About a week ago we were sent a letter prompting another non-value demand call. There is a credit on the account and they wanted me to call them to let them know if we would like a check and where to send it. Far better would have been to credit our bank account or attach a check to the letter.

Processs-led thinking leads to happy customers

The people who design operational processes should think about how it feels from a customer perspective. Then how the effective use of technology can enhance the experience for everyone. The social media revolution taking place is the perfect catalyst.

Ahhh!! I feel better now. Who should I call to tell?

Gartner releases iBPMS Magic Quadrant; Confused? You should be. #bpms #bpm

Screen Shot 2012-10-02 at 12.47.01

Gartner has been keen to stress that the iBPMS is not a natural evolution of the BPMS Magic Quadrant. Over a year ago Gartner suggested in research reports that IBO (Intelligent Business Operations) was the way forward-thinking clients would run their businesses. And with that in mind, the iBPMS is the technology platform that supports IBO.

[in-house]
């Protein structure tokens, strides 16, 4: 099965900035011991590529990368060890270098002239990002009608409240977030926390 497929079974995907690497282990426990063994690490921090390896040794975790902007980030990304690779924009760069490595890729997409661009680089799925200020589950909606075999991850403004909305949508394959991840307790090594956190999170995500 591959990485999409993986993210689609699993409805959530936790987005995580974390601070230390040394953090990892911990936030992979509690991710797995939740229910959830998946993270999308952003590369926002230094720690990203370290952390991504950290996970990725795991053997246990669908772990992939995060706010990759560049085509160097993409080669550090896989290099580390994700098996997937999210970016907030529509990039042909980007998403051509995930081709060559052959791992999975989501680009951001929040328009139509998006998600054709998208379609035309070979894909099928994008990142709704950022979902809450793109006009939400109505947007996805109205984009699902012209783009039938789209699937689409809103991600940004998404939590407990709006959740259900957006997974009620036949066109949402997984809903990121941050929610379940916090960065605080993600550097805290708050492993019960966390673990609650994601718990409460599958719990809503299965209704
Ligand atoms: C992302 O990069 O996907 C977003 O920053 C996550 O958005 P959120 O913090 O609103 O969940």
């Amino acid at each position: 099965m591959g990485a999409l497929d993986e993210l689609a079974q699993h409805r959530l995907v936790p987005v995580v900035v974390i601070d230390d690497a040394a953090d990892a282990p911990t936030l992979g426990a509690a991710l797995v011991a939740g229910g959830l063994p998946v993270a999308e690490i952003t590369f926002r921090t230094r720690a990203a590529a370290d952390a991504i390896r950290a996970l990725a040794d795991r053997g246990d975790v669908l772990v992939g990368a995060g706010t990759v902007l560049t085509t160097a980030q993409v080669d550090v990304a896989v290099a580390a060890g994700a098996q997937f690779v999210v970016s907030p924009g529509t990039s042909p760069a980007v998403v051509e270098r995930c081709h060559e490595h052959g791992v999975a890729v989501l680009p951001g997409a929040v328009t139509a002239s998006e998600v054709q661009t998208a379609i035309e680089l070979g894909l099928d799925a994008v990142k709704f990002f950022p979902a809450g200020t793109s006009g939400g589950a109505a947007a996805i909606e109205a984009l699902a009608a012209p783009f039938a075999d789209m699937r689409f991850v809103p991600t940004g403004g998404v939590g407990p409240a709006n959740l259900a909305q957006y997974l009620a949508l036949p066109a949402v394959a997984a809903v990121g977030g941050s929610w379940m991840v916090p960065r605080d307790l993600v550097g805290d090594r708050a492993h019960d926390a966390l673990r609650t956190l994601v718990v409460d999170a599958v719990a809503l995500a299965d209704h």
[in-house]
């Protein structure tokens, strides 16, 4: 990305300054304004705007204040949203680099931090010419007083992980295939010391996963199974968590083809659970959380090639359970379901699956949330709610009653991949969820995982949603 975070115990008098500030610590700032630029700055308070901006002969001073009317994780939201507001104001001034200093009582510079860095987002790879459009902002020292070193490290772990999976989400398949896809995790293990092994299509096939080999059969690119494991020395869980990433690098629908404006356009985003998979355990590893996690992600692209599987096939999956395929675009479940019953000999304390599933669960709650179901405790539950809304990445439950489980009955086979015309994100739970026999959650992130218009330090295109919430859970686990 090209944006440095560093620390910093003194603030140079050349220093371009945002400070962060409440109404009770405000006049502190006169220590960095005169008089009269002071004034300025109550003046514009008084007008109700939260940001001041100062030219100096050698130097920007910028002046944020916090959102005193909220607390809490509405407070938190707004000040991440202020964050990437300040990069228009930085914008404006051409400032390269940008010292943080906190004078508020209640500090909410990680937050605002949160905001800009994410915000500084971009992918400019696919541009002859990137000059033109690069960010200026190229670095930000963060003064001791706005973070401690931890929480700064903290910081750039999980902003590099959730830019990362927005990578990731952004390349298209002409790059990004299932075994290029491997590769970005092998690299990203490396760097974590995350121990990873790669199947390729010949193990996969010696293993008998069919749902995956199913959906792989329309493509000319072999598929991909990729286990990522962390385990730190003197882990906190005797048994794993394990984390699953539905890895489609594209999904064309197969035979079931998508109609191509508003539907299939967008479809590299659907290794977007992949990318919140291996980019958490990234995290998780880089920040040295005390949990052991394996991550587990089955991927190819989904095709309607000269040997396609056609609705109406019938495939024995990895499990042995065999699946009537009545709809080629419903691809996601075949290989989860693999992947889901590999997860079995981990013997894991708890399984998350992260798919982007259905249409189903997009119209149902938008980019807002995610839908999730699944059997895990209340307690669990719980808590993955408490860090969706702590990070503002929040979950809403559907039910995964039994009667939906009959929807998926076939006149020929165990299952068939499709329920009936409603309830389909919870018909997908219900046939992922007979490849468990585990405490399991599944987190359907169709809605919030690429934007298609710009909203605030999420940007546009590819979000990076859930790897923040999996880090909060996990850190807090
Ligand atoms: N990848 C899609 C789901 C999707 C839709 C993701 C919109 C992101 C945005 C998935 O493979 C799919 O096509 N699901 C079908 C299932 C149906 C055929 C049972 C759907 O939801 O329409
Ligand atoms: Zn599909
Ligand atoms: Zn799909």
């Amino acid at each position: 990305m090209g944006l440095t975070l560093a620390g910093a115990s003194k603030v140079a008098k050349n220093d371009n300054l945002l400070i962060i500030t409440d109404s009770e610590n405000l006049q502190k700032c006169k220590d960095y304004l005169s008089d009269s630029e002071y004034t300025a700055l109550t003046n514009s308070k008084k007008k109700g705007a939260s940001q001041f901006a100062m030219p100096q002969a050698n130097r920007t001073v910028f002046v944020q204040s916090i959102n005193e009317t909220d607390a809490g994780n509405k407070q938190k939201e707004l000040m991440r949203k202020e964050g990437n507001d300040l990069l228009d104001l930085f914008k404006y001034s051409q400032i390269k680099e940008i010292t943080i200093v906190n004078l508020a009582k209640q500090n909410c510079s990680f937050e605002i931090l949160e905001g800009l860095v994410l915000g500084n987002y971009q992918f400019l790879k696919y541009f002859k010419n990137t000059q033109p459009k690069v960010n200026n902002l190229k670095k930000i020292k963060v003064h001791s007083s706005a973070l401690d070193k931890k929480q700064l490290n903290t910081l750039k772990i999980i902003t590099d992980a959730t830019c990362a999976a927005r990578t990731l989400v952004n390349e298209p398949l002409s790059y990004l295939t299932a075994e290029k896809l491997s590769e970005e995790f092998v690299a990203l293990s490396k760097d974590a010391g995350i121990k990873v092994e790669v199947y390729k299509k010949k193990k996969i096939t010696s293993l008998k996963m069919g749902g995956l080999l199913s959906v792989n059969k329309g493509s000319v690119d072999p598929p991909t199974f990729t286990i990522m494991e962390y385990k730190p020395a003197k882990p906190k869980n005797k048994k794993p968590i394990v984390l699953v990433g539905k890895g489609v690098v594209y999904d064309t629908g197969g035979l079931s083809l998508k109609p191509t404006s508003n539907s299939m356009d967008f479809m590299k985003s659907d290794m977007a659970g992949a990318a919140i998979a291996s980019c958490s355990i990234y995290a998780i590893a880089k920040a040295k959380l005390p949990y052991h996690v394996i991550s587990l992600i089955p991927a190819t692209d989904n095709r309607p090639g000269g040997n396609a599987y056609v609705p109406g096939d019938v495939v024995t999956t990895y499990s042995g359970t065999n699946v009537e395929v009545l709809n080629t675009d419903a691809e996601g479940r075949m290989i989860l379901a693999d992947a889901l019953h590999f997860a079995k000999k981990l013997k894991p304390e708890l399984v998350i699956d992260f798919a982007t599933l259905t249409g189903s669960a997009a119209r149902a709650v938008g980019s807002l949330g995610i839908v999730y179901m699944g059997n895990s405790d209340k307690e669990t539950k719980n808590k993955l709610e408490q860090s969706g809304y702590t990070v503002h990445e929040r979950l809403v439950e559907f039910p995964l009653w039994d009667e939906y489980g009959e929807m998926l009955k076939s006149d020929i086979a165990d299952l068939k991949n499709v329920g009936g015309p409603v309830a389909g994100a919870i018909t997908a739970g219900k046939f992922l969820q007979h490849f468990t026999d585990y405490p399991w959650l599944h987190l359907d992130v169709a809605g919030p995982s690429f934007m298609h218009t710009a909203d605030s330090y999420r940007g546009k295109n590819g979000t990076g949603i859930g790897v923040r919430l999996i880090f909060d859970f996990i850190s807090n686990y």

So the results of the MQ were eagerly awaited by the BPM software vendors like excited school kids around the noticeboard with exam results. But many of the vendors who read the report and were probably disappointed, confused and angry  – in that order.

But probably more importantly, where does it leave clients who have made strategic decisions based on the 2010 BPMS MQ? They have made purchasing decisions, choosing the Leaders in that MQ only to find some of them languishing at the bottom of the Niche quadrant.  A couple of new entrants in strong positions are a real surprise and there are a number of companies who have not appeared.

Sadly this MQ seems to have raised more questions than it answers.